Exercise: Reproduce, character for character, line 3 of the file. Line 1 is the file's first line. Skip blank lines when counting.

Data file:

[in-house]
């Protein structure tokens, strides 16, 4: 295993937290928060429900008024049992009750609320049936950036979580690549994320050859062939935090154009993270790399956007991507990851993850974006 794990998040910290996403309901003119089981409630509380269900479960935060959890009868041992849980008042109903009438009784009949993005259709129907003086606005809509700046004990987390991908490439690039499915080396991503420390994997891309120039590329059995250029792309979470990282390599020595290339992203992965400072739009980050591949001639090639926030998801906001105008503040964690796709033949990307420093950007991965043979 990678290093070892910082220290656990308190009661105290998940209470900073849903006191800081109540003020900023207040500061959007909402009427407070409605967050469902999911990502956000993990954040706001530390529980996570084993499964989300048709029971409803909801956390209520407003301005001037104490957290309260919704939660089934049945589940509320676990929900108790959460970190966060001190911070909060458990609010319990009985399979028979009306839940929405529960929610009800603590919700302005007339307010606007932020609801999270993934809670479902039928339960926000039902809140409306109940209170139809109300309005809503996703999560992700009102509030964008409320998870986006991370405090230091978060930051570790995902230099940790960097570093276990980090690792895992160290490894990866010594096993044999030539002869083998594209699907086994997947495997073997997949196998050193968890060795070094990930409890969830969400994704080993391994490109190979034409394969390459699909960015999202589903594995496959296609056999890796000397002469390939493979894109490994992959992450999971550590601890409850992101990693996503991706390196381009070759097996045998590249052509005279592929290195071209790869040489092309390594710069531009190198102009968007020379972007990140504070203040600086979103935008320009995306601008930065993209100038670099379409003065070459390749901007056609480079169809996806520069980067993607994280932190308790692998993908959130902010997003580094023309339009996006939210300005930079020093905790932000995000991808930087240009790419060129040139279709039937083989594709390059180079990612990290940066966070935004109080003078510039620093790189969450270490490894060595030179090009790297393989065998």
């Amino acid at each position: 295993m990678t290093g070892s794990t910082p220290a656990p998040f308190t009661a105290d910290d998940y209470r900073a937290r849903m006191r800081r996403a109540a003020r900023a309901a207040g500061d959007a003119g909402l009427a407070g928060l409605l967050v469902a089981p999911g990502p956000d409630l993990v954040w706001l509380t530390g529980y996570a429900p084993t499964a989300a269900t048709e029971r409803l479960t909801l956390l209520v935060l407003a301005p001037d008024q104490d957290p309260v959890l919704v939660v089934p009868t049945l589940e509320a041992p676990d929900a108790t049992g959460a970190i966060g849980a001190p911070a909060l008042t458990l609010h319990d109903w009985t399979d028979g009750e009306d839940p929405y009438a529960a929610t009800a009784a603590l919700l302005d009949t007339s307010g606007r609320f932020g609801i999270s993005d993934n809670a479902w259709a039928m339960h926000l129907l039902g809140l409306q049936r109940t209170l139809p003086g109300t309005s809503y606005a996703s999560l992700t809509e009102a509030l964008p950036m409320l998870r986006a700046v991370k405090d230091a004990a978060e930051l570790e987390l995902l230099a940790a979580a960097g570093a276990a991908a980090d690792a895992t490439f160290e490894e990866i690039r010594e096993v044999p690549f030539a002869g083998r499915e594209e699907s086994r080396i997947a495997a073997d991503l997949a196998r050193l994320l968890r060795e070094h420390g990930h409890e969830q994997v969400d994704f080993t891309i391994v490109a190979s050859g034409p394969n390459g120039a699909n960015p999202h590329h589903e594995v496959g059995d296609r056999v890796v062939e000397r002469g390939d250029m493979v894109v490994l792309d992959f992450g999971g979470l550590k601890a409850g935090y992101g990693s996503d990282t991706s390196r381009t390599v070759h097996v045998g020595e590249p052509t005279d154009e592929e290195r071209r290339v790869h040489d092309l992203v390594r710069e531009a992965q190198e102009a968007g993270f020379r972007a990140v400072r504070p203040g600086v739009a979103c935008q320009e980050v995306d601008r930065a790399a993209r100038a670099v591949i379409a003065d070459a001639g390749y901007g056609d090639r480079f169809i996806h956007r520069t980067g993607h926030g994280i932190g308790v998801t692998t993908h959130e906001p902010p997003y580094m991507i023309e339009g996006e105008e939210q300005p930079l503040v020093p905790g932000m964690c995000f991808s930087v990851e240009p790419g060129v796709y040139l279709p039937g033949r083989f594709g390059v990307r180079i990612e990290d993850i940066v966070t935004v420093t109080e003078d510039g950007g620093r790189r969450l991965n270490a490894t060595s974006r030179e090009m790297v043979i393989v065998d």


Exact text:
């Amino acid at each position: 295993m990678t290093g070892s794990t910082p220290a656990p998040f308190t009661a105290d910290d998940y209470r900073a937290r849903m006191r800081r996403a109540a003020r900023a309901a207040g500061d959007a003119g909402l009427a407070g928060l409605l967050v469902a089981p999911g990502p956000d409630l993990v954040w706001l509380t530390g529980y996570a429900p084993t499964a989300a269900t048709e029971r409803l479960t909801l956390l209520v935060l407003a301005p001037d008024q104490d957290p309260v959890l919704v939660v089934p009868t049945l589940e509320a041992p676990d929900a108790t049992g959460a970190i966060g849980a001190p911070a909060l008042t458990l609010h319990d109903w009985t399979d028979g009750e009306d839940p929405y009438a529960a929610t009800a009784a603590l919700l302005d009949t007339s307010g606007r609320f932020g609801i999270s993005d993934n809670a479902w259709a039928m339960h926000l129907l039902g809140l409306q049936r109940t209170l139809p003086g109300t309005s809503y606005a996703s999560l992700t809509e009102a509030l964008p950036m409320l998870r986006a700046v991370k405090d230091a004990a978060e930051l570790e987390l995902l230099a940790a979580a960097g570093a276990a991908a980090d690792a895992t490439f160290e490894e990866i690039r010594e096993v044999p690549f030539a002869g083998r499915e594209e699907s086994r080396i997947a495997a073997d991503l997949a196998r050193l994320l968890r060795e070094h420390g990930h409890e969830q994997v969400d994704f080993t891309i391994v490109a190979s050859g034409p394969n390459g120039a699909n960015p999202h590329h589903e594995v496959g059995d296609r056999v890796v062939e000397r002469g390939d250029m493979v894109v490994l792309d992959f992450g999971g979470l550590k601890a409850g935090y992101g990693s996503d990282t991706s390196r381009t390599v070759h097996v045998g020595e590249p052509t005279d154009e592929e290195r071209r290339v790869h040489d092309l992203v390594r710069e531009a992965q190198e102009a968007g993270f020379r972007a990140v400072r504070p203040g600086v739009a979103c935008q320009e980050v995306d601008r930065a790399a993209r100038a670099v591949i379409a003065d070459a001639g390749y901007g056609d090639r480079f169809i996806h956007r520069t980067g993607h926030g994280i932190g308790v998801t692998t993908h959130e906001p902010p997003y580094m991507i023309e339009g996006e105008e939210q300005p930079l503040v020093p905790g932000m964690c995000f991808s930087v990851e240009p790419g060129v796709y040139l279709p039937g033949r083989f594709g390059v990307r180079i990612e990290d993850i940066v966070t935004v420093t109080e003078d510039g950007g620093r790189r969450l991965n270490a490894t060595s974006r030179e090009m790297v043979i393989v065998d």